Tuesday, October 12, 2010

Can the French beat the Structural Adjustment Programme by striking

The heat is on in the whole of France. I mean we know those guys can strike.. but this time around the French people are really striking.

I have seen strikes in France. Employees who are striking against their management for salary increase or to demand one or more considerations are the workplace. Most recently the strikes were because of relocations, closures and mergers! This one, people were angry because they were losing their jobs. So they are striking 'to be able to remain on the job'.

But this one of this week, folks are striking to be able to "stop working".

And they are not striking against an employer, but against the government! No, in fact, it is against the law makers. The people voted to carry the voice of the people! C'est bizarre, non?

The bone of contention is retirement age. So far, it is retirement at 60. But the government is seeing that 'under the present circumstances' we can longer afford this. Why?

First because the older folks are living longer, thanks to good health care and increased life expectancy. So if a guy worked for 30 years, retires at 60 and lives to be 100, he will be on pension for 40 years!

The second reason is that the people to contribute to the pension system are getting less, thanks to reduced births and also emigration! Here is a government faced with a big chunk of its population getting older and not seeing the youth that will replace them... that will contribute into the social security so their pensions can be paid!

One other issue (Call it a reason if you please) is that the young people that France actually have are not the 'bons français' as a Minister called it recently.

So who is a good French? A good French is the one that is not of African origin, not of Maghrebin origin, not of Asian origin. If he is European, it should not be of the "roaming, wandering and nomadic" type.

I do not envy the French lawmakers. I dont envy the citizens either. I just feel pity for both. First they started hunting down people of the first group - people of African origin and started repatriating them or packing them up in retention camps. That was okay.

Then people of Asian origin - mainly Pakistanis and Afghans, who have escaped from the war were also dislodged. The official reason was that their places of abode were dangerous and they could not stay until they could afford better housing.

The "roaming, wandering and nomadic type" have raised a lot of issues within the EU community. Up to the point that the French government needed to remind Vivian Redding which part of the EU she comes from and how small that part is and how little it ACTUALLY counts!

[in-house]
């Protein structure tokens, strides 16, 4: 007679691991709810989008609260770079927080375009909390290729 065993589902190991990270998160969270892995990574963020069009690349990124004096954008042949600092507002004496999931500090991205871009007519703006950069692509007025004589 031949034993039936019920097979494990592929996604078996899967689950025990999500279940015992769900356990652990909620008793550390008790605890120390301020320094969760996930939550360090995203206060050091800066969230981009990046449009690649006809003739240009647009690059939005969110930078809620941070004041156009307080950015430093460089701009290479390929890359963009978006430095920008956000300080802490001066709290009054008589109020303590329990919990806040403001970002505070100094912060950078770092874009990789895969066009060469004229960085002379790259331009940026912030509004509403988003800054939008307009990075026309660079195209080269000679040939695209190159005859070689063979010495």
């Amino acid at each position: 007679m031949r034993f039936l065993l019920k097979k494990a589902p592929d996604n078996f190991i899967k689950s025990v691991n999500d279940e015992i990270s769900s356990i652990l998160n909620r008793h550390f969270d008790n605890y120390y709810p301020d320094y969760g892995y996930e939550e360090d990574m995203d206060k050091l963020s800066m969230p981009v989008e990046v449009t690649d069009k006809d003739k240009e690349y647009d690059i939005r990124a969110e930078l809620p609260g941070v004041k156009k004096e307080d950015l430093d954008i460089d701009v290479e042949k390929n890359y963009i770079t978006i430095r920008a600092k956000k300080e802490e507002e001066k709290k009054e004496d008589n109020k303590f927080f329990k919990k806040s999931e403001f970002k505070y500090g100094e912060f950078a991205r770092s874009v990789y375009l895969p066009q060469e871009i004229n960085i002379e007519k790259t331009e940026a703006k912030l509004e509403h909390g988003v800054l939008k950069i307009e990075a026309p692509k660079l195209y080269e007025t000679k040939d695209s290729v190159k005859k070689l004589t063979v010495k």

There is a current bill that will soon be voted. That one will take care of the Maghreb folks. Because those ones are 'officially French', the law will allow for their citizenship to be removed, then...

So all of this 'structural adjustment' is going on. And the working class here are surprising me by their failure to see it coming! If you want to remain who you are, then you should be able to remain who you are!

The government is telling people truth that they know. And folks think that if they strike for a day, immobilise the system, and probably bring the government to its knees, things will change. No, they wont. The law will now require you to work until you are 62. And if you did not begin work early and have not contributed enough, you work till you are 65!

I listened to a man the other day. He is an asbestos victim. This means that medically, he is in the group of the people whose life expectancy is reduced. To that effect, there was a law that 'had retirement mercy on those who will die early'. So this man was asking about himself. How long will he have to work? Will this new law take away 'the mercy law'? I felt for that man!

In the 80s, the economic prospects of many African countries was hazy, and the IMF administered the SAP pill mercilessly. Governments had to drastically reduce spending, put its citizens in dire situations to be able to meet up with standards of the IMF. The recent IMF reports shows that economic outlook in Africa and Asia is bright and actually lists an African country - Nigeria - as one of the most progressive economies. But things are looking gray in Europe.

We had Iceland, then Greece and many more are on the brink. Countries like Germany and Norway have always had a kind of ongoing SAP in small doses. But for some other countries, like France, a big dose is unavoidable! And that is what the law makers are expecting the people to understand. Maybe the communication work was not well done or not done long enough.. but well

I am not sure that people striking will get much out of it. Whether the strike lasts a day, a week or a month, it will not in any way change the economic outlook of the country. Politicians may lose their offices but the next ones will face the same situation.

The one person who has gained something is Bruno Laporte, a guy who tweeted "Dans le metro. Coincé contre une jolie metisse aux yeux bleus. Je soutiens la grève. :P"

"I am in the Metro, pushed up against a beautiful half-caste with blue eyes. I support the strike"

No comments: